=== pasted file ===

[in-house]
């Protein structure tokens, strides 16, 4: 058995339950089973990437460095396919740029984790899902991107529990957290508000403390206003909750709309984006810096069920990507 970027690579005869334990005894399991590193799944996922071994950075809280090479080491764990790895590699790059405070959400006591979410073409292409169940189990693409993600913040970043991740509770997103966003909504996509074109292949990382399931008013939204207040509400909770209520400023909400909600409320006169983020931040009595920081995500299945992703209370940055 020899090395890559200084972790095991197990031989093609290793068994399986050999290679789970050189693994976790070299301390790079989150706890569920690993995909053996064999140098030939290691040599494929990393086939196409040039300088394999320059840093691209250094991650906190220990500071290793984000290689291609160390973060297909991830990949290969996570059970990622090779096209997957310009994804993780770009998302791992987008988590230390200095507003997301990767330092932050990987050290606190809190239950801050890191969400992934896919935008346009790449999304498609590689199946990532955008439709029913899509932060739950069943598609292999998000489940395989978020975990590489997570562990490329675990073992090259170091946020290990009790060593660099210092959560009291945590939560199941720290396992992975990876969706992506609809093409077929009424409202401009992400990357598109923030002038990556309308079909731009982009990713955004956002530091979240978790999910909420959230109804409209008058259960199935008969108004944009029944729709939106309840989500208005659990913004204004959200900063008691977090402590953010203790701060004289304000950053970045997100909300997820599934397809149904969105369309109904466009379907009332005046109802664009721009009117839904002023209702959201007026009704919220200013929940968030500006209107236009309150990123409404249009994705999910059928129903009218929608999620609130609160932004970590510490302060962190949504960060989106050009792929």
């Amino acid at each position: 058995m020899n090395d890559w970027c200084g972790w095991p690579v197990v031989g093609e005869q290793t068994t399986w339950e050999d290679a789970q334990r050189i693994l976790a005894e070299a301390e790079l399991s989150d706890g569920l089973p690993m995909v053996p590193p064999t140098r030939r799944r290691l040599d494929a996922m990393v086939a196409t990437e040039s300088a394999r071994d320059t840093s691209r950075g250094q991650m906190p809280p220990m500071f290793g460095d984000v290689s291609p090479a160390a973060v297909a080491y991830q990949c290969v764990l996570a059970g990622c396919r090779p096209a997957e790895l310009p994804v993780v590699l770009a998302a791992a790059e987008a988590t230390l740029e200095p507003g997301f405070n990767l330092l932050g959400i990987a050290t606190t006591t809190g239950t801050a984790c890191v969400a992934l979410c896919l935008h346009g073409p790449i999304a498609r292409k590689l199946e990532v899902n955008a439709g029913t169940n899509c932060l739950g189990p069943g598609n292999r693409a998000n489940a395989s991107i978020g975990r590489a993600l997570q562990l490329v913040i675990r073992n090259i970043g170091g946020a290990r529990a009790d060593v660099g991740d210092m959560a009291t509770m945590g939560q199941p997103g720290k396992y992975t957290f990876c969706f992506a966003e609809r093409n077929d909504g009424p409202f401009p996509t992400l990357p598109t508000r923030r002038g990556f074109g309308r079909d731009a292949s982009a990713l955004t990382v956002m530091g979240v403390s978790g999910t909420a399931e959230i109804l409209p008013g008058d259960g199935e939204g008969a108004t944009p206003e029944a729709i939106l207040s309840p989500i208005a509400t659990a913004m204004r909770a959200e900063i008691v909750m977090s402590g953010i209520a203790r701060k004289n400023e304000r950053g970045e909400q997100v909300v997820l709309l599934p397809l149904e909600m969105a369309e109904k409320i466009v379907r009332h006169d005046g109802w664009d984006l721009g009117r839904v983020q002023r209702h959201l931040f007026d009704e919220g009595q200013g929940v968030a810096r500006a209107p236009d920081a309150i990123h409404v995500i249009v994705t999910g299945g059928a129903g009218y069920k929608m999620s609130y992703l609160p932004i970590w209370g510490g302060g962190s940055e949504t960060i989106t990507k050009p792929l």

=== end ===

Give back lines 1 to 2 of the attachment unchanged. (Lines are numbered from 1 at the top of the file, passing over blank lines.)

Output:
[in-house]
């Protein structure tokens, strides 16, 4: 058995339950089973990437460095396919740029984790899902991107529990957290508000403390206003909750709309984006810096069920990507 970027690579005869334990005894399991590193799944996922071994950075809280090479080491764990790895590699790059405070959400006591979410073409292409169940189990693409993600913040970043991740509770997103966003909504996509074109292949990382399931008013939204207040509400909770209520400023909400909600409320006169983020931040009595920081995500299945992703209370940055 020899090395890559200084972790095991197990031989093609290793068994399986050999290679789970050189693994976790070299301390790079989150706890569920690993995909053996064999140098030939290691040599494929990393086939196409040039300088394999320059840093691209250094991650906190220990500071290793984000290689291609160390973060297909991830990949290969996570059970990622090779096209997957310009994804993780770009998302791992987008988590230390200095507003997301990767330092932050990987050290606190809190239950801050890191969400992934896919935008346009790449999304498609590689199946990532955008439709029913899509932060739950069943598609292999998000489940395989978020975990590489997570562990490329675990073992090259170091946020290990009790060593660099210092959560009291945590939560199941720290396992992975990876969706992506609809093409077929009424409202401009992400990357598109923030002038990556309308079909731009982009990713955004956002530091979240978790999910909420959230109804409209008058259960199935008969108004944009029944729709939106309840989500208005659990913004204004959200900063008691977090402590953010203790701060004289304000950053970045997100909300997820599934397809149904969105369309109904466009379907009332005046109802664009721009009117839904002023209702959201007026009704919220200013929940968030500006209107236009309150990123409404249009994705999910059928129903009218929608999620609130609160932004970590510490302060962190949504960060989106050009792929």